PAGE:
About The Book

American democracy

 

The best books on politics and American democracy sometimes come from authors who are not “experts.” The Triad is a case in point.  Brian Aull, the author, is an electrical engineer.

He uses personal reflections and stories to offer solutions to the problems facing American democracy: partisan gridlock, money in politics, and growing economic inequality.   He bridges the divide between liberals and conservatives with refreshing moral clarity.  He calls for three civic virtues: service, learning, and community building. Civic engagement based on these virtues helps to change the perverse incentives that lead to gridlock, media bias, and corruption.  He points a path to widely shared prosperity, universal quality education, progress on race in America, the reconciliation of science and religion, and American leadership for human rights and democratic values worldwide.

This new edition, updated in August, 2015, illustrates the three civic virtues with more real-world examples.  A citizen commission that redrew the electoral map in California.   “Dialogue circles” of ordinary residents in New Mexico organized to suggest ways of improving childhood education and development.   A group of citizens in a small Alabama town that worked to revitalize the downtown area.

The proceeds from the sale of The Triad will support the work of the National Center for Race Amity in Boston.

 

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What others have said about The Triad

OthersReading copy

“Movingly and impressively written”
Peter Levine, Associate Dean for Research
Tufts University Tisch College of Citizenship
Author of We Are the Ones We Have Been Waiting For

“A candid search for truth and mutual understanding, helping us have the kinds of conversations that heal rather than divide the nation.   Great to hear a voice from the heartland of the Midwest which counter balances the arrogance, impatience and biases of the “bi coastal elites.”
Badi Foster
Buffett Institute for Global Studies, Northwestern University

“A wonderful approach about how to live in a democracy, any democracy. Dispels many myths about free enterprise, while never stepping on individual rights. Calls for smaller government, but one that works closer with its citizens to achieve fairness.”
Terrence Metz, Founding Principal Partner, Morgan Madison & Company

“This book should be required reading to inspire middle and high school teachers and students in Humanities, History or Social Studies. The principles of developing a culture of learning and committing to building relationships of trust with all members of the community could quite possibly renew communities across America and the world.”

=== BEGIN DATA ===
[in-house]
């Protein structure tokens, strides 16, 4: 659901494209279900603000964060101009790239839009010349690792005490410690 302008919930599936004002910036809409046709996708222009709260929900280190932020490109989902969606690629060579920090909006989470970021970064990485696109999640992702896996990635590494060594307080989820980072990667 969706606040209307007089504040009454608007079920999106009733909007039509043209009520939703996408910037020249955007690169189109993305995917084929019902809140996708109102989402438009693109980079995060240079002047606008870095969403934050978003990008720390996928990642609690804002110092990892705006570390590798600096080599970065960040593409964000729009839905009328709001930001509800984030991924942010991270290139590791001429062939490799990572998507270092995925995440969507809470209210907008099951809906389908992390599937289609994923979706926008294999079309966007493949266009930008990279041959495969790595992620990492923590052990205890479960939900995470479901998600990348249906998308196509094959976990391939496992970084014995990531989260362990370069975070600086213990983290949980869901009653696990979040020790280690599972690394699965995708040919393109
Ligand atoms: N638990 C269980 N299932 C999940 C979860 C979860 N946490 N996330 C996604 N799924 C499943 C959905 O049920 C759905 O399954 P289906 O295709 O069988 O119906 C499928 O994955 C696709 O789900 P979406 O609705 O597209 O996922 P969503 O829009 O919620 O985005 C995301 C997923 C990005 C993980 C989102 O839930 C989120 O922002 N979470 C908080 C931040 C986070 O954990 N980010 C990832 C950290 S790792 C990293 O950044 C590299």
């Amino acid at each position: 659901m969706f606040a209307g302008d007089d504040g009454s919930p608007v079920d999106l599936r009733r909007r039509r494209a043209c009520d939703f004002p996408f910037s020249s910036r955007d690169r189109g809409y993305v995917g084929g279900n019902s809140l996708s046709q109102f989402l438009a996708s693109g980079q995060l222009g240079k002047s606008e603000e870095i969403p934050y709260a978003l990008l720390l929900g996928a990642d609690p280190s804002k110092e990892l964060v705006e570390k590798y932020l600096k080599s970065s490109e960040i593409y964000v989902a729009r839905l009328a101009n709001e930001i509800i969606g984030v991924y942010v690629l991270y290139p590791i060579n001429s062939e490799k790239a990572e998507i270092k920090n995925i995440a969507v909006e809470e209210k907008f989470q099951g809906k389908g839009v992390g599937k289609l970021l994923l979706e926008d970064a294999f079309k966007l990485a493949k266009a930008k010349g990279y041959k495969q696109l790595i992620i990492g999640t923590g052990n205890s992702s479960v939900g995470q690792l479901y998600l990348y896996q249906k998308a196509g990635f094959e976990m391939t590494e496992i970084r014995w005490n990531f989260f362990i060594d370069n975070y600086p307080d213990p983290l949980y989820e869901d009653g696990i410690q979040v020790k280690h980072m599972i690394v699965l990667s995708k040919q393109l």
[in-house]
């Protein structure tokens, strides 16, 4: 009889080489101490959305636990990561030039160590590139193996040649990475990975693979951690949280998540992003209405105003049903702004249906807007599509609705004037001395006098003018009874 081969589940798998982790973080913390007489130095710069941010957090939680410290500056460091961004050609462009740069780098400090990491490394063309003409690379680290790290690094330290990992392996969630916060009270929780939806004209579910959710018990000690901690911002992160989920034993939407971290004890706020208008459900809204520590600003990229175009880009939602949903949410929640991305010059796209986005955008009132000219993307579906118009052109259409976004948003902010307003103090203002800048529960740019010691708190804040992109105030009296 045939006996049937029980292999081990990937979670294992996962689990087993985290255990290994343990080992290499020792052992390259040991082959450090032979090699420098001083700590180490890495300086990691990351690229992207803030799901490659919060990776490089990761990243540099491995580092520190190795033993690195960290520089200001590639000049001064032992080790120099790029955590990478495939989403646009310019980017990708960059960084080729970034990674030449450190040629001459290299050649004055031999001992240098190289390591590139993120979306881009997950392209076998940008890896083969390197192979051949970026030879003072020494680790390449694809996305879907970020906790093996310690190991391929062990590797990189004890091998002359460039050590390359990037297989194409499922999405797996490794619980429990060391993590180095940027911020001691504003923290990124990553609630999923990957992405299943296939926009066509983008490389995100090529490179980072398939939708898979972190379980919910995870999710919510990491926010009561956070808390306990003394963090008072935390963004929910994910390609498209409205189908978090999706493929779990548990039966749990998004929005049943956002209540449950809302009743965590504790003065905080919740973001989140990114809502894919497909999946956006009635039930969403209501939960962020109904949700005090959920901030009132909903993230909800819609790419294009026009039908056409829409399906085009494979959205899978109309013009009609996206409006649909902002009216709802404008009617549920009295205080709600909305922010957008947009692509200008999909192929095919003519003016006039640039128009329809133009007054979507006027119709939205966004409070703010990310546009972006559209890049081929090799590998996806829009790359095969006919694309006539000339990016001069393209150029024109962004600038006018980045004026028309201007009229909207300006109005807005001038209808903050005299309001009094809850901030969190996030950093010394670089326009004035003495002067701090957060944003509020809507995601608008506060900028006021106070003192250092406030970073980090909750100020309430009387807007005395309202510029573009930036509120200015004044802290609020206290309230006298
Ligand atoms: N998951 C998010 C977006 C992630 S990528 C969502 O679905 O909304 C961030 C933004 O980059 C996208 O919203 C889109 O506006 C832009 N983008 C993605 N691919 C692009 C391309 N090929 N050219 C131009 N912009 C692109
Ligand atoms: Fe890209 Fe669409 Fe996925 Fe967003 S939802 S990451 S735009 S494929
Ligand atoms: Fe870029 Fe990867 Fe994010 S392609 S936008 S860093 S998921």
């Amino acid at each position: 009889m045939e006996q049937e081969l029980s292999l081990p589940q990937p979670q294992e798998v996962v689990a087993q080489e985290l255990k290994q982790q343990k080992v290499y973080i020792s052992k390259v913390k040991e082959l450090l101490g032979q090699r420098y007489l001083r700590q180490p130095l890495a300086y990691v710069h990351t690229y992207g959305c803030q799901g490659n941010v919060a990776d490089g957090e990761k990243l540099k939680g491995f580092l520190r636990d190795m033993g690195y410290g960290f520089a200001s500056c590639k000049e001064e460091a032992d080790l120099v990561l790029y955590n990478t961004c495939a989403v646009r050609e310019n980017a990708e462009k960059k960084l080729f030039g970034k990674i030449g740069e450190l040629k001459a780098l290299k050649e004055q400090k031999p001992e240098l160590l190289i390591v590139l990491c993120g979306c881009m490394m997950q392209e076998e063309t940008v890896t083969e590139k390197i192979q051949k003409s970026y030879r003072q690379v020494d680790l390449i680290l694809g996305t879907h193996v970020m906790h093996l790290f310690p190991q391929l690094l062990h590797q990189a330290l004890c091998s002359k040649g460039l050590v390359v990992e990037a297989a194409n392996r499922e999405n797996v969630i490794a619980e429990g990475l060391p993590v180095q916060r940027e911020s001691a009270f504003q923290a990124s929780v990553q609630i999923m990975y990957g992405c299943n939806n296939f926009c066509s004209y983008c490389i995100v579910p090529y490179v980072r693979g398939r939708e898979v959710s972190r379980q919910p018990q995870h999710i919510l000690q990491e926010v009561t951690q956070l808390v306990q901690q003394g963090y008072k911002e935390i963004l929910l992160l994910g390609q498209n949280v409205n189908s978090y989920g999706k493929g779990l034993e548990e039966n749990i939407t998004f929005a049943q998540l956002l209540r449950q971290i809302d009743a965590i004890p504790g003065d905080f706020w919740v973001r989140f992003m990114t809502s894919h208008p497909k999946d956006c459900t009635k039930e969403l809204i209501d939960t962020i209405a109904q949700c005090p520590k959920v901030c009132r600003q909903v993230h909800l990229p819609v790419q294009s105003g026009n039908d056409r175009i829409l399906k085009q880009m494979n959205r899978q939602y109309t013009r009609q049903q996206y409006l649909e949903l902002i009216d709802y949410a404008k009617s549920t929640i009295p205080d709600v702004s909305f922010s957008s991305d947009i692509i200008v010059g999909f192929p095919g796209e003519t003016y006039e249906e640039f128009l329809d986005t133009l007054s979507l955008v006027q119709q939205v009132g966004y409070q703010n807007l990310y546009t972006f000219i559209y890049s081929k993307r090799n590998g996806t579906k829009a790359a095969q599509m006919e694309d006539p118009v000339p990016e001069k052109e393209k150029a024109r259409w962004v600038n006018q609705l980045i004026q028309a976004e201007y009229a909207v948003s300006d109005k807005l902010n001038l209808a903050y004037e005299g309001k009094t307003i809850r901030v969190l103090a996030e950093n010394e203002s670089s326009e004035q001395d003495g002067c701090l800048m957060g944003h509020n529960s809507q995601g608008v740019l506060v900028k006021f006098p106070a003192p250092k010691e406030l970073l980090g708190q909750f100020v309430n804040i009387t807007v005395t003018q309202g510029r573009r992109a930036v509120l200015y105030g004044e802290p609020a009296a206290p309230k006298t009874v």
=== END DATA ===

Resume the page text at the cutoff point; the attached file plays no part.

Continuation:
Fran S.

“Thought provoking and inspiring. His work advocates for a virtues driven society and champions the individual as a key player in bringing about an enlightened humankind. The book is well organized and derives support from our own history as well as pieces of his life which shed insight into what influenced the development of the philosophies he offers.
Christina

“A completely fresh approach to many of the political and economic problems that we so often complain about. Rather than simply looking for technical solutions, which most of us gravitate towards, the author makes the case that the real solutions lie in ourselves, and specifically, in the integrity of our characters as citizens. A truly unique book decorated with personal anecdotes which should be appealing to conservatives, liberals, and all those in between.”
Eamon A.

Finally a thoughtful and well organized treatise on how to make or democracy work better. With an open minded and constructive tone, this book should engage everyone to think about how we create the future.
Lara M.

“This book is both intellectual and practical about the problems facing humanity and proposes an elegant solution in the “three civic virtues of service, learning, and community”. Filled with personal stories, political insights, and clear accessible logic, it is a must read for the fair-minded person looking “common sense” and fresh perspectives.”
Linda M.

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